Patrick’s go-to meeting place is Transcend’s newest location, a minimalist-designed cafe inside the basement of the Mercer warehouse. He says it serves Edmonton’s best long black coffee (double-shot espresso in hot water). He’s fond of its variety of locally roasted beans, along with its clover machine method of brewing, which rescues the single-origin beans’ inherent flavours. It’s even helped educate his palate. “I’ve come to learn I’m a fan of the lighter roasts. Sweet notes…even a little sour.”


Patrick loves hunting for interesting vintage pieces while knowing his money is going towards a good cause. At this little-known thrift store, proceeds help victims of disasters such as fires and flood. “I usually look for unique knick-knacks for the house.”

5. MOTHER’S MARKET, 10251 109 ST.

On Friday evenings, Patrick stops by the weekend indoor market for fresh produce and meats. “I have a vehicle, but it’s nice not to have to drive sometimes for groceries.” He eats healthy, never forgetting some fresh garden carrots from Lund’s Organics, but can’t resist wild boar bacon from Foremsky’s Market Meats and Irvings Farm Fresh pork shoulder for his pulled pork recipes.

Walk The Walk


When Breanne Kraus landed a job in her hometown after years living in Calgary, her first impulse was to find a home on the south side.

“I thought downtown Edmonton wasn’t safe, and dirtier than downtown Calgary, but I tried it because it was more convenient for work,” says the events development officer with Alberta Cancer Foundation. “Now it’s going to be hard to get me out.”

The 24-block trek isn’t just more convenient for work, it lets the health advocate—organizer of Bust-a-Move, an annual six-hour workout that raised $1.2 million last year—make living a healthy lifestyle part of her daily routine.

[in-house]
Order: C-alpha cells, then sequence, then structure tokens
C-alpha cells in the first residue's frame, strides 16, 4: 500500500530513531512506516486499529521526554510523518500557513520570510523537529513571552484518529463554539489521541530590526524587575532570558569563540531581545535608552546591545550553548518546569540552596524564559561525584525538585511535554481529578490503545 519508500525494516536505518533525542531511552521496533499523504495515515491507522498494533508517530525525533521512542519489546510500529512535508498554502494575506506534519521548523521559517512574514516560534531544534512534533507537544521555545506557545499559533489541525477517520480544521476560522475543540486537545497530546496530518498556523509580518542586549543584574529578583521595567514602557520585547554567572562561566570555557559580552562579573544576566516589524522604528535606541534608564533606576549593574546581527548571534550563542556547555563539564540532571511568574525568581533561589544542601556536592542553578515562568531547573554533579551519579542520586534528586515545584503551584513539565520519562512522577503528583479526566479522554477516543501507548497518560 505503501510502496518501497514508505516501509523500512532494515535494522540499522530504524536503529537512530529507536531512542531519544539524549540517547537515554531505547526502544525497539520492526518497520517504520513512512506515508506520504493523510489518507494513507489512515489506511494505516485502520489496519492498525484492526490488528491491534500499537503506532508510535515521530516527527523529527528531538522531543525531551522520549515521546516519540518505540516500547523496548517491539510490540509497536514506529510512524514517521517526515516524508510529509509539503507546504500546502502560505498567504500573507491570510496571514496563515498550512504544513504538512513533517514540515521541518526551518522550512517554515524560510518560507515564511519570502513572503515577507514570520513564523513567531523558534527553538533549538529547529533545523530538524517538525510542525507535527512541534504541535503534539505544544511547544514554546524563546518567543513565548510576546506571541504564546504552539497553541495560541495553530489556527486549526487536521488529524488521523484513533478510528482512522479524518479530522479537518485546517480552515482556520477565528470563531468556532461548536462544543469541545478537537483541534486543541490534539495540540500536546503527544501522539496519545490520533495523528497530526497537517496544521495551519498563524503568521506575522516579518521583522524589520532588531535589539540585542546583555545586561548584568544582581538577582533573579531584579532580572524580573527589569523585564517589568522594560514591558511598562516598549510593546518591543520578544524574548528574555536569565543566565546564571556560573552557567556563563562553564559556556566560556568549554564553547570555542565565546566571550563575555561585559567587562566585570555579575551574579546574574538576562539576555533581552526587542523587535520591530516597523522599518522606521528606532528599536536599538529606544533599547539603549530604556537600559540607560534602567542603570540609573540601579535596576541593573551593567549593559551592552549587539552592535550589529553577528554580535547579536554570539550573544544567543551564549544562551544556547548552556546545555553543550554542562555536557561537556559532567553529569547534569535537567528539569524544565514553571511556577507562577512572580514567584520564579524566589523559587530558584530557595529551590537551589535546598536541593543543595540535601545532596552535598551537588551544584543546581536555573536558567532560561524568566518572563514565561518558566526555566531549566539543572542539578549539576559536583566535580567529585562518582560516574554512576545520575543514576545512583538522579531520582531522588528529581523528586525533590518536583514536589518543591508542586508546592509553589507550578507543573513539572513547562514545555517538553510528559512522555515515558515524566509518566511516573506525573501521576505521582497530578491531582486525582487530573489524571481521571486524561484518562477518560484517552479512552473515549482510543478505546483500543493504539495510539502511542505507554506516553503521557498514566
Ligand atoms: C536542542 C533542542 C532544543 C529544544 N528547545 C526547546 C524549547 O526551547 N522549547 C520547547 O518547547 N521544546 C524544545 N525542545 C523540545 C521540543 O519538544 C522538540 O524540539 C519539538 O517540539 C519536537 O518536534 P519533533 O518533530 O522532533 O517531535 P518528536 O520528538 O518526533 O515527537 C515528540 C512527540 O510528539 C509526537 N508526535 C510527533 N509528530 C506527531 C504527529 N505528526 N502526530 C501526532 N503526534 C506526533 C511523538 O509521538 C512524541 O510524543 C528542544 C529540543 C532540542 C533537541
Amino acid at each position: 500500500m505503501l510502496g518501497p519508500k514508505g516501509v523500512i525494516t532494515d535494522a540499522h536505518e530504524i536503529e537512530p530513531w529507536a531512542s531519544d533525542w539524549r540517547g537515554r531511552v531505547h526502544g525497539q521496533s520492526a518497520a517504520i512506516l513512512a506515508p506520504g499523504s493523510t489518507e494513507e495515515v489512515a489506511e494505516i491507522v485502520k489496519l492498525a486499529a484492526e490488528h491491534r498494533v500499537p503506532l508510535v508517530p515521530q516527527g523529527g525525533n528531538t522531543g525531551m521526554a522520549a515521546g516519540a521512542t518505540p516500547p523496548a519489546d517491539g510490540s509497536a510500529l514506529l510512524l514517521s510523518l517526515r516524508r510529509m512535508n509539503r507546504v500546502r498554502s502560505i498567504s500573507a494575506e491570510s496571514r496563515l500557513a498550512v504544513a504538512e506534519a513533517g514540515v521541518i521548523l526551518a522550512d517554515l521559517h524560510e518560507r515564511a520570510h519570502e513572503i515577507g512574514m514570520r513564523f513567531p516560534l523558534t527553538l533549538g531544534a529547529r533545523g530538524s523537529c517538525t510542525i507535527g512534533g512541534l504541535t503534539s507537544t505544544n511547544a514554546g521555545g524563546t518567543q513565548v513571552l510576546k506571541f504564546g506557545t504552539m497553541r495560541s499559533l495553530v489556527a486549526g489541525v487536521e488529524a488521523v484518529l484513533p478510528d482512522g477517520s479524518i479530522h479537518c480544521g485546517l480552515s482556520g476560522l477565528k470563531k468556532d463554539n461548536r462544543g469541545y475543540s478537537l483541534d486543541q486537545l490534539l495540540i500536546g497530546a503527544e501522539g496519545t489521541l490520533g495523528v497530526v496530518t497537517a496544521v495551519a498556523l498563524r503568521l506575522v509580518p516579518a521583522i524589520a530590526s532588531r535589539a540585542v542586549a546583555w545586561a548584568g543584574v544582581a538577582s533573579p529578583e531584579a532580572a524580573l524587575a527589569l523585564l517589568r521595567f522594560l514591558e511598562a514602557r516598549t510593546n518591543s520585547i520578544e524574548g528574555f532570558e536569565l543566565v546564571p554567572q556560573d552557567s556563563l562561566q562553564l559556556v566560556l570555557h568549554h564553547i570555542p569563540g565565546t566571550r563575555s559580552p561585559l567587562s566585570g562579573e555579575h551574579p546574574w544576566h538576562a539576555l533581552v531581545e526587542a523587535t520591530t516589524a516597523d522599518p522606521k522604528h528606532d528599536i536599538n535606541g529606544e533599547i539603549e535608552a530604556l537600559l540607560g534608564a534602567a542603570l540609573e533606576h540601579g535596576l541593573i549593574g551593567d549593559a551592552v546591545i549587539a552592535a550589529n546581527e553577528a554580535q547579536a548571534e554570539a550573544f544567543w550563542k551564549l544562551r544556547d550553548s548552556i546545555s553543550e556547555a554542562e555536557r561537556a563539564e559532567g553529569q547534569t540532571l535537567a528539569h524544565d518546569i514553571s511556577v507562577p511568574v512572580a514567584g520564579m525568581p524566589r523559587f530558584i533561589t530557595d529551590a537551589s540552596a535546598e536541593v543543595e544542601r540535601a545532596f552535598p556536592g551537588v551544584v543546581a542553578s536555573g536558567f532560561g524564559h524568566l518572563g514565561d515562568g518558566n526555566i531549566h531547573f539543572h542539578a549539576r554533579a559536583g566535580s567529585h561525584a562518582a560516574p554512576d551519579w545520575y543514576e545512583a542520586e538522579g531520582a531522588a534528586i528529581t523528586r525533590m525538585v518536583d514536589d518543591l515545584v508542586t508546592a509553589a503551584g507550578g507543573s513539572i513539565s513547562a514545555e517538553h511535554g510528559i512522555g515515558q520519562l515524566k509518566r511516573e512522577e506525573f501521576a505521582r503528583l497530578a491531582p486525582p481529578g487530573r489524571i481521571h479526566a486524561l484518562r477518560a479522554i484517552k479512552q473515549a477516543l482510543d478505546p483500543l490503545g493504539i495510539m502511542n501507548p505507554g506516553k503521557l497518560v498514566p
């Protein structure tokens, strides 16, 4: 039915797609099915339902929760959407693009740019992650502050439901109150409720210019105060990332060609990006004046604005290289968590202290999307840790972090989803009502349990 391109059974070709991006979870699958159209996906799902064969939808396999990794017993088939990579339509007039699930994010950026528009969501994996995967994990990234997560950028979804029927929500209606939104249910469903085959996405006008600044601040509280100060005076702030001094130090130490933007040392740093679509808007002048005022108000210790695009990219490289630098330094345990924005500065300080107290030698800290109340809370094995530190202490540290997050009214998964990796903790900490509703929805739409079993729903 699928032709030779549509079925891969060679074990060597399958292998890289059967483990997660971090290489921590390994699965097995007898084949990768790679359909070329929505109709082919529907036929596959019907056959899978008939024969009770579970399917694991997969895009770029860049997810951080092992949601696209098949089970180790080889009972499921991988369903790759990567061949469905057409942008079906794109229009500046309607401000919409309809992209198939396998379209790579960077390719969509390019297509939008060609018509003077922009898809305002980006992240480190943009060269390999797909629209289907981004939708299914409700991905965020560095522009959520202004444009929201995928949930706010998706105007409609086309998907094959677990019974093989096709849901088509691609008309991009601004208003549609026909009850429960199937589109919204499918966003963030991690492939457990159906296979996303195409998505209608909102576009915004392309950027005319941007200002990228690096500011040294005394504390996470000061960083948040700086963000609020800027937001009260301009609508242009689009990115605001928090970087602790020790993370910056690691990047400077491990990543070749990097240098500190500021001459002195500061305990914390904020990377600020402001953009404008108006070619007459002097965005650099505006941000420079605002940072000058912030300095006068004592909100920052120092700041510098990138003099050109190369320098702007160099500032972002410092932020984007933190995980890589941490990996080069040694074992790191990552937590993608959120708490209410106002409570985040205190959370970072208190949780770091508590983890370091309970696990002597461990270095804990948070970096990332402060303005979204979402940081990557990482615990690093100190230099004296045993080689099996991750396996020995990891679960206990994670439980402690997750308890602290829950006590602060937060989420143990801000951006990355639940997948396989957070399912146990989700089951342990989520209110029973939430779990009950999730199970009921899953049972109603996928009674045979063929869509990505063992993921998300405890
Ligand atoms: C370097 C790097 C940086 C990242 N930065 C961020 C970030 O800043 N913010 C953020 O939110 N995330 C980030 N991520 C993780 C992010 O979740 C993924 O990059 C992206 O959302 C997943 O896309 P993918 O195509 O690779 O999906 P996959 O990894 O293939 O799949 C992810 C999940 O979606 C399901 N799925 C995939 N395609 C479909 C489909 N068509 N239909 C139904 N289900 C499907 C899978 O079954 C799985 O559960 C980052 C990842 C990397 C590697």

It’s like a scene out of Manhattan when couples sit at these park benches and take in the river valley and southern skyline view. “I didn’t know this existed before I moved to Oliver,” she says. “I just never came down here. It’s beautiful. All summer, my fiancé and I came down here on our bikes or to run stairs.”  (100 Ave & 121 St.)

Breanne loves that she can make a quick dash across the street when dinners are one ingredient short. “It’s so great when you just need a last minute thing like garlic.” While she’s there, she can’t resist Ezekial’s sprouted grain bread and favourite snack, salted Snapea Crisps. “It’s like a chip made from a pea. So it’s healthier.” (12120 Jasper Avenue)

It’s where Japanese cuisine meets French cooking, and where Breanne finds her favourite dish—a warm and spicy tempura roll with crab, avocado, salmon and tuna. Aptly called Love Crunch, it’s one reason the contemporary room has become her and fiancé Tanner’s favourite date night spot. “Though I’d totally order it alone.” (11805 Jasper Avenue)

The couple meets for fitness training after work. “We go four times a week, decide which body part to focus on and do a lot of weight lifting to target those areas.” (10205 101 St.)

The Hotel Macdonald might be turning 100 years old next year, but this lifelong Edmontonian didn’t discover its historic lounge until landing her new job. “A colleague recommended it for coffee and now I’m obsessed. It’s so gorgeous, and I love that I can go there anytime for a French vanilla and biscotti in an oversized chair.” (10065 100 St.)